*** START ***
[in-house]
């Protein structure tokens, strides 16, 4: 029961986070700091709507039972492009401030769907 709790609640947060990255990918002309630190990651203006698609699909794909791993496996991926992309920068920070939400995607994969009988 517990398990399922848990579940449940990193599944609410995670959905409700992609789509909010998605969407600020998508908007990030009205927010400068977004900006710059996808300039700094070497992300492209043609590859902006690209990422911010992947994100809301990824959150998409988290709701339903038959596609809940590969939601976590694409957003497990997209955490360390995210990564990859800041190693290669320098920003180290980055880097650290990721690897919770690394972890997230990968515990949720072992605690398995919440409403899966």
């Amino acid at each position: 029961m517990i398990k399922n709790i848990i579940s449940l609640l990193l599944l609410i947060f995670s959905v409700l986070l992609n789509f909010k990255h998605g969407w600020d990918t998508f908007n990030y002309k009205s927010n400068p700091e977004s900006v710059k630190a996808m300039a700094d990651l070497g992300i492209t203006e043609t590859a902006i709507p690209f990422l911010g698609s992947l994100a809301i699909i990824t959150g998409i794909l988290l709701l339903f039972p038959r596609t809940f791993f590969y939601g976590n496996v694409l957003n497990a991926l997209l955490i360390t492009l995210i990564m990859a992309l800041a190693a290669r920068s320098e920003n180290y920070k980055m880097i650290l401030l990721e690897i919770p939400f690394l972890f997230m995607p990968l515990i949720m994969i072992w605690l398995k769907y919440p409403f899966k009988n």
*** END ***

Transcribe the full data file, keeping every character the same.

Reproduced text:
[in-house]
């Protein structure tokens, strides 16, 4: 029961986070700091709507039972492009401030769907 709790609640947060990255990918002309630190990651203006698609699909794909791993496996991926992309920068920070939400995607994969009988 517990398990399922848990579940449940990193599944609410995670959905409700992609789509909010998605969407600020998508908007990030009205927010400068977004900006710059996808300039700094070497992300492209043609590859902006690209990422911010992947994100809301990824959150998409988290709701339903038959596609809940590969939601976590694409957003497990997209955490360390995210990564990859800041190693290669320098920003180290980055880097650290990721690897919770690394972890997230990968515990949720072992605690398995919440409403899966």
């Amino acid at each position: 029961m517990i398990k399922n709790i848990i579940s449940l609640l990193l599944l609410i947060f995670s959905v409700l986070l992609n789509f909010k990255h998605g969407w600020d990918t998508f908007n990030y002309k009205s927010n400068p700091e977004s900006v710059k630190a996808m300039a700094d990651l070497g992300i492209t203006e043609t590859a902006i709507p690209f990422l911010g698609s992947l994100a809301i699909i990824t959150g998409i794909l988290l709701l339903f039972p038959r596609t809940f791993f590969y939601g976590n496996v694409l957003n497990a991926l997209l955490i360390t492009l995210i990564m990859a992309l800041a190693a290669r920068s320098e920003n180290y920070k980055m880097i650290l401030l990721e690897i919770p939400f690394l972890f997230m995607p990968l515990i949720m994969i072992w605690l398995k769907y919440p409403f899966k009988n």